From Dayton to Dover | The Institute for Creation Research
 
From Dayton to Dover

In a case reminiscent of the famous 1925 Scopes Trial in Dayton, Tennessee, a federal judge ruled against efforts by the Dover, Pennsylvania, School Board to include mention of Intelligent Design (ID) in public school science classes. On December 20, 2005, U.S. District Judge John Jones issued a 139-page wide-ranging, detailed, sometimes angry, sometimes mistaken diatribe against creation thinking in any form.

Judge Jones book-length ruling included what pretended to be a lengthy history of science, although selective in its choice of events and rulings. Its conclusion is the most important issue in the debate, i.e., the modern definition of science used by the courts and some scientists. No longer is science the search for truth, it is the search for naturalistic explanations for all things. Any hint of supernatural causes or actions are therefore not science, and not allowable in the public schools under the separation of church and state. Students must be systematically shielded from mention of ideas which involve anything other than the materialistic.

In one place Judge Jones wrote, "We find that while ID arguments may be true, . . . ID is not science." (p.64.)

Throughout the ruling, ID is equated with creationism, an equivalence which both sides deny. True, all Christian creationists believe in intelligent design, and have done so for decades, but not all ID proponents are creationists.

Theirs is a big tent which includes eastern religions, agnostics, and evolutionists along with some creationists. The Judge erred in assuming religious motives to all ID advocates. Some may be so motivated, but in America, what is wrong with that? In this country, the government serves the people, and in poll after poll it can be seen that the vast majority of Americans believe in some form of God-directed origins.

The Court failed to recognize the difference between operations science, dealing with the present nature of the universe and how it operates, and origins science, how the universe came to be. Everything science observes today mitigates against naturalistic origins. Macroevolution doesn't happen today, nor is there evidence it happened in the past, nor could it happen given natural law as we know it. Other processes must account for the origin of things. Every young earth creationist, every advocate of Intelligent Design as well as every advocate of evolution believes in natural law. None resort to supernatural processes to account for the present operation of things. But present natural processes are not evolutionary. To teach natural law properly necessitates teaching its limitations too. To claim that natural law accomplished everything likewise necessitates the censorship of many scientific observations. According to the Judge's ruling, we can only teach our young people that no other processes were involved.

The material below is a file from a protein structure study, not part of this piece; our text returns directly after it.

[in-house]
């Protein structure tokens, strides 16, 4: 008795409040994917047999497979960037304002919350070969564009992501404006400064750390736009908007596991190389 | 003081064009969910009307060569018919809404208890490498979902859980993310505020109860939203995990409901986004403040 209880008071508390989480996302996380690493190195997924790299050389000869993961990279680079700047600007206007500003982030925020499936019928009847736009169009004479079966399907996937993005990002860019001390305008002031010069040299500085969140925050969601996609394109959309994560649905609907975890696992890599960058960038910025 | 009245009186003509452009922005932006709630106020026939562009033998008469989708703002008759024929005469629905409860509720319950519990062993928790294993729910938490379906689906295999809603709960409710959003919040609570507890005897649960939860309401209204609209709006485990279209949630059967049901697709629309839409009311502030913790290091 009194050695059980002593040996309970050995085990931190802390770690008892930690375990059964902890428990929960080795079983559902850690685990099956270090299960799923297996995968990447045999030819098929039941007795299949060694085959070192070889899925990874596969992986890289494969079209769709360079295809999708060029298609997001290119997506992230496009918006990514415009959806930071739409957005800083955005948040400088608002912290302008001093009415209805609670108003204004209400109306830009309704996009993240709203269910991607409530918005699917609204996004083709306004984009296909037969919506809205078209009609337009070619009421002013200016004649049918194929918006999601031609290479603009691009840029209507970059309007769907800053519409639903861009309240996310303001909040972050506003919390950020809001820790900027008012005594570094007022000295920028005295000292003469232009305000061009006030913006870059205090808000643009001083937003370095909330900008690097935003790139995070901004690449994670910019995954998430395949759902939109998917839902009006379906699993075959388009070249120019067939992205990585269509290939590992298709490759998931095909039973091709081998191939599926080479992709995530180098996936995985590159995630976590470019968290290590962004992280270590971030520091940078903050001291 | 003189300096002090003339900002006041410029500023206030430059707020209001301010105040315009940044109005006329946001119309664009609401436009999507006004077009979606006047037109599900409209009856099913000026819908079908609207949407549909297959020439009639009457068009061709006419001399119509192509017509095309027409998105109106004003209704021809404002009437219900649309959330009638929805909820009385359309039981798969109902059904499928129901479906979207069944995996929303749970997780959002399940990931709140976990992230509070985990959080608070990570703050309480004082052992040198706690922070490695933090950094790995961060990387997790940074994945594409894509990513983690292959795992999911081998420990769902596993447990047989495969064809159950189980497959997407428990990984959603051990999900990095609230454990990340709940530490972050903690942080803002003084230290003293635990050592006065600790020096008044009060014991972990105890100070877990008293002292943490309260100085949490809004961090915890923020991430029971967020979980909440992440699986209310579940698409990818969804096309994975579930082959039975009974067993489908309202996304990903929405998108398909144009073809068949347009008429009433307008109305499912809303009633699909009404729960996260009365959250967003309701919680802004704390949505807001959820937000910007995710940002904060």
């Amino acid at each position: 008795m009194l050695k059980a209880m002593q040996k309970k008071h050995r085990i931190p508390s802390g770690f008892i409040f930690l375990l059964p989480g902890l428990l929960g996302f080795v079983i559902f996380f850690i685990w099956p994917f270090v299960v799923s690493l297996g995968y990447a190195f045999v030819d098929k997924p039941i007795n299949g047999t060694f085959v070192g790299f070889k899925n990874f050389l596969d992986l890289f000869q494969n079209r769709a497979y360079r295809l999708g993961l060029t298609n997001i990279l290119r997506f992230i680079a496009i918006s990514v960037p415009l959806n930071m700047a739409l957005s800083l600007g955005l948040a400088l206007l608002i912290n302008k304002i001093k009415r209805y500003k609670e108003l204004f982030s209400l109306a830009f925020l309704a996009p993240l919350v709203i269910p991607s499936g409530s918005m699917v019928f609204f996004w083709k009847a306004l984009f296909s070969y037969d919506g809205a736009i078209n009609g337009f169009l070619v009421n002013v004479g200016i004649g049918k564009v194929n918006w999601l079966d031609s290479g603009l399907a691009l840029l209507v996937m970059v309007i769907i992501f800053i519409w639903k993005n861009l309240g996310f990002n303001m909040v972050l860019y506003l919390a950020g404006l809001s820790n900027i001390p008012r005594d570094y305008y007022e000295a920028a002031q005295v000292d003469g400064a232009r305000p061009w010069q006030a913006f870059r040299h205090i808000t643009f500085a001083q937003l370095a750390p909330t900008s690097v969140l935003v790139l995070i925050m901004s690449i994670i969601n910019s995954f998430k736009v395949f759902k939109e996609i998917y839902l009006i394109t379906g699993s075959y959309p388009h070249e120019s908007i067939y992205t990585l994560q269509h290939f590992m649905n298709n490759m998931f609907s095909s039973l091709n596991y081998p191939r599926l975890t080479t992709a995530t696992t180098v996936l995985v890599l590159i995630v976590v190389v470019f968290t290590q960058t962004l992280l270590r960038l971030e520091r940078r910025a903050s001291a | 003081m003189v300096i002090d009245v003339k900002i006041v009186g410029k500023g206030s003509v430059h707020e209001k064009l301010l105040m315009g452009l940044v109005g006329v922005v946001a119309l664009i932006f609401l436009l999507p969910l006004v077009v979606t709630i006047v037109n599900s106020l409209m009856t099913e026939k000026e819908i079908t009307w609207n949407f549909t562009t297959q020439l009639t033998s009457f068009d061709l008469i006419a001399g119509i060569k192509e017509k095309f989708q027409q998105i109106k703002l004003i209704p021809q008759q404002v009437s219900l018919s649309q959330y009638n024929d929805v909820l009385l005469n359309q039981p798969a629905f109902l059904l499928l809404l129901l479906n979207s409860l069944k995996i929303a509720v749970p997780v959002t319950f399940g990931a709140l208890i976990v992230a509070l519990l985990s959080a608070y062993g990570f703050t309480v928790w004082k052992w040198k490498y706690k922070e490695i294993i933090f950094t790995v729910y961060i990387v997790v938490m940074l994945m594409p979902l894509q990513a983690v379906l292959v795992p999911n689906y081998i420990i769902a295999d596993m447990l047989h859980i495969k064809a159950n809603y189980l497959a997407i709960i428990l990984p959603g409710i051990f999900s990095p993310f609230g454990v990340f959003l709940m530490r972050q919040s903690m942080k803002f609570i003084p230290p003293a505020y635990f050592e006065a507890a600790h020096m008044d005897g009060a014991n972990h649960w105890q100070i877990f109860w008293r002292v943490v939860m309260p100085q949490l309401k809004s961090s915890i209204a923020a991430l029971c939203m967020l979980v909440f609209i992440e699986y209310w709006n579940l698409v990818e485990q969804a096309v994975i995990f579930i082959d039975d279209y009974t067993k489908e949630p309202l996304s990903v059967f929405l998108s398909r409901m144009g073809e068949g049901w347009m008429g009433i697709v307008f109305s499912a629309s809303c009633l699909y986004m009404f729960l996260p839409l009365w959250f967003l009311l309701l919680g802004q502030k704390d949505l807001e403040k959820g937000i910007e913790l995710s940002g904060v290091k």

Obviously, creation, evolution, and intelligent design are views of history, the unobserved past, when they deal with origins. Each can, however, point to the intricate design of things in the present, and speculate about their history.

The apparent design of living things is likewise not in question. All sides agree to that. Our differences lie in our views of history, and the stories we tell about the unobserved past are historical reconstructions. The leading evolutionist, Richard Dawkins, writes, "Biology is the study of complicated things that give the appearance of having been designed for a purpose." (Blind Watchmaker, 1987, p.1.) Evolution attributes the source of design to random mutation and natural selection, despite the lack of modern examples. Intelligent Design attributes the design to an unidentified designer. Creationists identify the designer as the God of the Bible.

The Court also erred in presenting a false dichotomy between faith and science, placing one in the realm of unsupported belief and the other in the realm of observational truth. Yet creationists claim their beliefs are factual, based on observations. We didn't observe the creation event, (neither did evolutionists observe the origin of life or any form of life), but the observations science makes agrees completely with creation, and not with evolution. Censoring out an observation-based point of view cannot be good education.

The key to resolving the court's dilemma is to recognize that all views of origins are religious. We observe what is here, not how it originated. We see its unimaginable complexity and intricate processes operating in the present. Any speculation of past origins is fraught with philosophical overtones, and no one view should dominate public education.

Cite this article: John D. Morris, Ph.D. 2006. From Dayton to Dover. Acts & Facts. 35 (2).

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